Planning needed to safely exit abusive relationship: Ellie


A letter writer is unsure how to leave a relationship with a person who is mentally, physically and emotionally abusive


Wed., May 25, 2016

Sixteen years ago, I went on a dating site. I communicated with a man via email for several months before pictures were sent and we met.

Initially, I was afraid to start anything because of our cultural differences. They didnít make our families happy, especially his mom, because I had a child out of wedlock, and Iím black.

I started the relationship thinking my life and my child would be better off. But that wasnít so.

Iíve been the financial provider from the beginning. I wasnít happy about it, but I didnít say anything because I didnít want to be alone.

All these years later, weíre still living in the same apartment, living on my paycheque to paycheque.

Iíve been mentally, physically and emotionally abused.

I want out, but it canít happen because he has nowhere to go.



Youíve put up with too much for too long. Focus on yourself and your child.

This man has taken enough from you ó your hard work, your well-being, and safety.

He will find where to go, because heís selfish and knows how to survive at othersí expense.

Get out, but get out safely. Heís abused you before and can be harmful if he realizes his meal ticket is leaving.

Do a secure search of shelters or agencies that provide help and accommodation (use a public library computer, not your own, to do your research and planning).

Since he knows where you work, alert police to any fears you have about his reaction. If necessary, put a restraining order on him.

Talk to a lawyer or legal clinic. In some jurisdictions, you may need to pay him a settlement to legally separate without further obligation. If so, itís still worth your peace of mind!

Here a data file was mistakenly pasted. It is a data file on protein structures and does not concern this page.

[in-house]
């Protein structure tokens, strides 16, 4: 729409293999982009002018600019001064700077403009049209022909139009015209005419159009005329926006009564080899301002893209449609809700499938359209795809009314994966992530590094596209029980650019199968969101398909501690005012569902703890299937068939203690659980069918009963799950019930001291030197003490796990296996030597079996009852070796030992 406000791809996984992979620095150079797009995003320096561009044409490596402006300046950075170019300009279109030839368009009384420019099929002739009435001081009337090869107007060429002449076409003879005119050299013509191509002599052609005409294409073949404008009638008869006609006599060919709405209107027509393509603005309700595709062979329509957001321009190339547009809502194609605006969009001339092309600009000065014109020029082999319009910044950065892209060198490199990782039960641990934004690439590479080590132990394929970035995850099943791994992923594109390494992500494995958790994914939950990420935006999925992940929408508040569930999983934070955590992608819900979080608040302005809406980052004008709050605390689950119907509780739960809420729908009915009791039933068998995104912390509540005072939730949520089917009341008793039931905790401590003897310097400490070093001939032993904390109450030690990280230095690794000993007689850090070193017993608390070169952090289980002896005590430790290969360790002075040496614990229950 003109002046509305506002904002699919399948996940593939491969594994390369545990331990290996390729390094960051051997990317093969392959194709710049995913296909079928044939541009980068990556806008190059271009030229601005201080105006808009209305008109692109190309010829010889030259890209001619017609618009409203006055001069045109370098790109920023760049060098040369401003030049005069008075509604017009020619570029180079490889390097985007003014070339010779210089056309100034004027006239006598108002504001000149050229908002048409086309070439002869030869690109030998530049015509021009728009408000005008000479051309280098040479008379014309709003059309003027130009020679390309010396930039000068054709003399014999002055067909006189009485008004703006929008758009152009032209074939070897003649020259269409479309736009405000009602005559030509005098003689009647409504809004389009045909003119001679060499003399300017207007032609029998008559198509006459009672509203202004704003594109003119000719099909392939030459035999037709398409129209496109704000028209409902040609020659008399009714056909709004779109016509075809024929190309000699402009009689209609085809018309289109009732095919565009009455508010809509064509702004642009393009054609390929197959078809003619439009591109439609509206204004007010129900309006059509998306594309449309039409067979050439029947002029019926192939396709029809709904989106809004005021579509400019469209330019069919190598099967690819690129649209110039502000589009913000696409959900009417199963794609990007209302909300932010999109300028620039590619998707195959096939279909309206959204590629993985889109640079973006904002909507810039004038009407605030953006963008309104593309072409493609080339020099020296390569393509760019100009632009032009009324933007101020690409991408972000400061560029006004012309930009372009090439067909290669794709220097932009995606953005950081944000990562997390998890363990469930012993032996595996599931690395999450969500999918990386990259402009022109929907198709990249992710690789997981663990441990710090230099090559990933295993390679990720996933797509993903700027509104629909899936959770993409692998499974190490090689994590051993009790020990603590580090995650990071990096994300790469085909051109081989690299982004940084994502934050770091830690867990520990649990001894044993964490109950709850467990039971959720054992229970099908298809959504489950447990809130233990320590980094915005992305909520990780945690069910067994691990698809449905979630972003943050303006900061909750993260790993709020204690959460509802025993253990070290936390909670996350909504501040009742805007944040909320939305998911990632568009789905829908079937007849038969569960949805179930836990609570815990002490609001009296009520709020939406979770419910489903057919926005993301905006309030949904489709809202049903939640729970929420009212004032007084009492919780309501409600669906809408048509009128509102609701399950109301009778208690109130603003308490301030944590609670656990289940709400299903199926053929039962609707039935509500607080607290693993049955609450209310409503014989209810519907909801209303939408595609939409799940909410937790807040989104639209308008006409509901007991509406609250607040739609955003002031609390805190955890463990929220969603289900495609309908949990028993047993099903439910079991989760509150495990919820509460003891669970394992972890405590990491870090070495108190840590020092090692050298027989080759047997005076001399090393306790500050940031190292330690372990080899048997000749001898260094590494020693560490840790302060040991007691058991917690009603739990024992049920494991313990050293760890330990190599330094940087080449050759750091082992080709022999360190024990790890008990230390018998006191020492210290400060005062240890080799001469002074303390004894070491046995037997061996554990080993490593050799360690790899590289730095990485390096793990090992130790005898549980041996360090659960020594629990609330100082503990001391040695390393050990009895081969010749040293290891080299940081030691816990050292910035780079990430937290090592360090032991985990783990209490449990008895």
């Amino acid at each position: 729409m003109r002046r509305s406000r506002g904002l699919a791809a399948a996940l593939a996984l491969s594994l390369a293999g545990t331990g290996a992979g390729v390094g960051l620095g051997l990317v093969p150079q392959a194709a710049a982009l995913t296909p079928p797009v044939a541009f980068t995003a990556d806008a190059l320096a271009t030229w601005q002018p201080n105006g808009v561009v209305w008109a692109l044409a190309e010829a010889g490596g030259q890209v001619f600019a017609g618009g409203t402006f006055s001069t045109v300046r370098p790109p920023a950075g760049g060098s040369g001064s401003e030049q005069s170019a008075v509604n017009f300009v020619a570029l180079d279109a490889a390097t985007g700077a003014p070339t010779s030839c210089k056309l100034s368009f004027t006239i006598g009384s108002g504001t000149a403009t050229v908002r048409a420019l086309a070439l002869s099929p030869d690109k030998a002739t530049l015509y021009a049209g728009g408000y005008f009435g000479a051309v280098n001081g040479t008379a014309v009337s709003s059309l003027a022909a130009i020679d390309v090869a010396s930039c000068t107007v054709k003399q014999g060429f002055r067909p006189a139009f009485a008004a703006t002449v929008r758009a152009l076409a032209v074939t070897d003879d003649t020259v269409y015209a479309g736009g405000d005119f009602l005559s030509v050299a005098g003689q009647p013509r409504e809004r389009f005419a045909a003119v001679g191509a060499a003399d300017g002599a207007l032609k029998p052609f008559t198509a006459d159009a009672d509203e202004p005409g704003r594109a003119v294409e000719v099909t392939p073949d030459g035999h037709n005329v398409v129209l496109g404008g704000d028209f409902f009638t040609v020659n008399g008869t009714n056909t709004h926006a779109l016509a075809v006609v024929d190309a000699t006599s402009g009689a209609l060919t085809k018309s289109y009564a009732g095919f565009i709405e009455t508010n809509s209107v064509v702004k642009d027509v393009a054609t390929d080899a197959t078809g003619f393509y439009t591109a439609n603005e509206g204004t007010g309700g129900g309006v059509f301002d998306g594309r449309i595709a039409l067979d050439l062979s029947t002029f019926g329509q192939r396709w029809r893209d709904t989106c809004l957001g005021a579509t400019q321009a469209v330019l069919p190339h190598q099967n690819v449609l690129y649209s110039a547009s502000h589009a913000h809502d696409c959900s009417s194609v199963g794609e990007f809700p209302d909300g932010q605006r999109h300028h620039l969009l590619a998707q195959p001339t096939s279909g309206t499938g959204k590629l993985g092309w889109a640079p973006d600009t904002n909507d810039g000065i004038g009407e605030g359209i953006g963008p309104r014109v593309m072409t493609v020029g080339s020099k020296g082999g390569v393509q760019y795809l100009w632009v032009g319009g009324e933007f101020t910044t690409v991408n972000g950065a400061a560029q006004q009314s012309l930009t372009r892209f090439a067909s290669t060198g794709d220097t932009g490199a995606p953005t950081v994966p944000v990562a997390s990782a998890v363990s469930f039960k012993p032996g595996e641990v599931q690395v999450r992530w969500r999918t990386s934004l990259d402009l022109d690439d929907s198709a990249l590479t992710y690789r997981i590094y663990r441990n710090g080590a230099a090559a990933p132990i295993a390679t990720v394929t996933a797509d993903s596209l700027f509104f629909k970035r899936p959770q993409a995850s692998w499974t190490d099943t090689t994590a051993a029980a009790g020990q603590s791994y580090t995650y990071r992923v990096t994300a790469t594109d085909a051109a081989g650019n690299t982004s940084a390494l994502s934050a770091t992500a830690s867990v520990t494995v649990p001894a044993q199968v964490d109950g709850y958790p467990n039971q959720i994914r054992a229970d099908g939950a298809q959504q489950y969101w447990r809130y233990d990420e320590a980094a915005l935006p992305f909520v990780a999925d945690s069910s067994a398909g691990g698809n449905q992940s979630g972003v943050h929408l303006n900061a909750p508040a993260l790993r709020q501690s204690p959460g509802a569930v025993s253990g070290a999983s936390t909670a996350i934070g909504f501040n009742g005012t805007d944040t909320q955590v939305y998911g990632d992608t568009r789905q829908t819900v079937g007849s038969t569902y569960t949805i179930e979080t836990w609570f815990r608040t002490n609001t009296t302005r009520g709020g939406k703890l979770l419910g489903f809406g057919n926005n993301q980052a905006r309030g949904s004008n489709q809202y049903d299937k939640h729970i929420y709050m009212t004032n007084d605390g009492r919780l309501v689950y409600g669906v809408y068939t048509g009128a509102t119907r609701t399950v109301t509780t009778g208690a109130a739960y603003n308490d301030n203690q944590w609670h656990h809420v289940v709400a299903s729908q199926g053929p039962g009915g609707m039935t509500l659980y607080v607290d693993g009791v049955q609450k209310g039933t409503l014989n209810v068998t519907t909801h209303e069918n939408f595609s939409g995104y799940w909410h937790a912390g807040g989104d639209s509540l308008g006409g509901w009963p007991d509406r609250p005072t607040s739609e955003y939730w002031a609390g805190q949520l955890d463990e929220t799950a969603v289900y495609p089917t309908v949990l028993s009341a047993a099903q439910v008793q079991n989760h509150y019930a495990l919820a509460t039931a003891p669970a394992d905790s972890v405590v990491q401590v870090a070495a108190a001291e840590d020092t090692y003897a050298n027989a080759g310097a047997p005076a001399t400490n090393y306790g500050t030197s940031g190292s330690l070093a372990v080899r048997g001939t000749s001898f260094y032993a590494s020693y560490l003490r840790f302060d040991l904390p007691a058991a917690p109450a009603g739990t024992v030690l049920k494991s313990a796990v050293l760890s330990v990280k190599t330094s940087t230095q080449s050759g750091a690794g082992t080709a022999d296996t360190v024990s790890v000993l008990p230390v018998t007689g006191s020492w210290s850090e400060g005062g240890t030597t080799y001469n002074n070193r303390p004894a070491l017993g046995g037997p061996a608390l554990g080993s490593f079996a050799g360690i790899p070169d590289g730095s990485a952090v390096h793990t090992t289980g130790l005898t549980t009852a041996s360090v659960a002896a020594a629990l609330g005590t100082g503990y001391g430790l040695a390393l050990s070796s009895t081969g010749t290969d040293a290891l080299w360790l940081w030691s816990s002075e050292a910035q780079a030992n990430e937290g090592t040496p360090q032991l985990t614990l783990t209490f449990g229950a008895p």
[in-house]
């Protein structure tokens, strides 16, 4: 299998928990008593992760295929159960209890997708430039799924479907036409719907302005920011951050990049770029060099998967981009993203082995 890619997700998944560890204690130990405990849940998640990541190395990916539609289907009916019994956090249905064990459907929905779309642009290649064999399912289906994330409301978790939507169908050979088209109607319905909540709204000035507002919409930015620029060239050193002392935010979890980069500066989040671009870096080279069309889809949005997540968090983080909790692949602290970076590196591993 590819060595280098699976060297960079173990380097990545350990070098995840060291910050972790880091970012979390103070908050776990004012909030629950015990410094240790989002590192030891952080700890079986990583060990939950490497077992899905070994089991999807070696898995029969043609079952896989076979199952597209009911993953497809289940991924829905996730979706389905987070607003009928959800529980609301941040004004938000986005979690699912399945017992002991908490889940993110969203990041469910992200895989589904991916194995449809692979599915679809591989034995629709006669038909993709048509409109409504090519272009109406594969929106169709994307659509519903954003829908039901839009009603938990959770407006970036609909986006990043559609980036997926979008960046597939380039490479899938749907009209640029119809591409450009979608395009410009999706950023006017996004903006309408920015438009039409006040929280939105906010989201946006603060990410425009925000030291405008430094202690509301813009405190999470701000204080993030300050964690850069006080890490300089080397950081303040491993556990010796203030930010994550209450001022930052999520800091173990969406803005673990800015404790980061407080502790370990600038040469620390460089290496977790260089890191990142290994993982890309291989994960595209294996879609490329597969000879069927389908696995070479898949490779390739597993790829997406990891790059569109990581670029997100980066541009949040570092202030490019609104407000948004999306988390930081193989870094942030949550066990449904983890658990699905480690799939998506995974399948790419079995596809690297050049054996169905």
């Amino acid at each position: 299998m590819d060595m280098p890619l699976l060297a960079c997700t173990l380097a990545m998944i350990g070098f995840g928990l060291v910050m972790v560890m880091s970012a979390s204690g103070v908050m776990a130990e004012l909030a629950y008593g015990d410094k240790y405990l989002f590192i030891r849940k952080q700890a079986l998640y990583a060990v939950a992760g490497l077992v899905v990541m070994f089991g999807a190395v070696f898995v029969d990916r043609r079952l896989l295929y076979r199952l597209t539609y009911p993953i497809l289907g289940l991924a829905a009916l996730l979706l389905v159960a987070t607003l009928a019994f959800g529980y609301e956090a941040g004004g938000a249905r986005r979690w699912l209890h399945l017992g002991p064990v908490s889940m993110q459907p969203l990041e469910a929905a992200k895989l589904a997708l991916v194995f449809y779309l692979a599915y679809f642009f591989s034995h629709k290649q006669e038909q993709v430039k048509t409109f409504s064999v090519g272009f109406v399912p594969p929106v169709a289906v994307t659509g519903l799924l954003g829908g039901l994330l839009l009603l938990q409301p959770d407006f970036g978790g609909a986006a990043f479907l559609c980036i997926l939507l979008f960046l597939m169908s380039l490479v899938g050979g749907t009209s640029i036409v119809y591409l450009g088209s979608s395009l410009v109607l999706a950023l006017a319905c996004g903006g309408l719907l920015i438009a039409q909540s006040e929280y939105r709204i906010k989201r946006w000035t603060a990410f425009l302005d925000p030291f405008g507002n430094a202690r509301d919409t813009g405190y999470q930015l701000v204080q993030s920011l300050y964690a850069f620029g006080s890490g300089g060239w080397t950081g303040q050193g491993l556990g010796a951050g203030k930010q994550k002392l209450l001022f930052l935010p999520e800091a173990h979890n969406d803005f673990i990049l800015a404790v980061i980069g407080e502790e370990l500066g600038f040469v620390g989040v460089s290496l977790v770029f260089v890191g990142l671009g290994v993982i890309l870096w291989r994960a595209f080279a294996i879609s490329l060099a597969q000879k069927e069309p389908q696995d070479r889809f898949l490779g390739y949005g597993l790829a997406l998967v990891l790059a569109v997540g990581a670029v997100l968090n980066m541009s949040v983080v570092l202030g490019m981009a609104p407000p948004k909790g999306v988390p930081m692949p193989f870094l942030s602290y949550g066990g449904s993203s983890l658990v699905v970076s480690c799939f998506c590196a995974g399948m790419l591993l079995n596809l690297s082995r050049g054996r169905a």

I had my first panic attack recently, after a year of struggling with depression.

I live with my husbandís family, who tease me about being depressed and call me names.

My husband isnít good with feelings, especially not mine. So I now hide them from him and them.

I made a goal of improving my life to be happy again.

I got a full-time job, and went back to school. I stopped being dependent, tried harder at being a better wife. I spend more time with my kids.

But I still feel lost. The more I try to hide my feelings, the harder itís getting.

This past week, my stepbrother died. I broke down. I couldnít breathe, couldnít think. I was shaking and numb. I bawled in front of everyone at home, so I ran.

My husband followed me and asked what happened. I told him it was a panic attack. He said Iím overreacting, that anxiety is just made up and used for pity.

So Iím back to hiding hurt and sadness again.

How can I make him and his family more supportive of my anxiety and depression? I need comfort and understanding of how broken I really am.

Anxiety Crisis

Make looking after yourself Goal #1. See a doctor about your anxiety, and discuss an appropriate treatment plan, soon.

You may need medication when you experience panic, and natural strategies may help prevent these (exercise, yoga, etc.)

If thereís any way you and your husband can move out from your insensitive and uninformed in-lawsí home, that should be Goal #2.

If not, ongoing counselling will help you discuss your feelings, and learn ways to manage them.

Your husband and family will see your improvement and hopefully back off.

Tip of the day

Do NOT accept abuse. Make a safe plan to leave, involving police as needed.

Read Ellie Monday to Saturday.

Email or visit her website,

Follow @ellieadvice.



Ottawa Mens Centre

 613 797-3237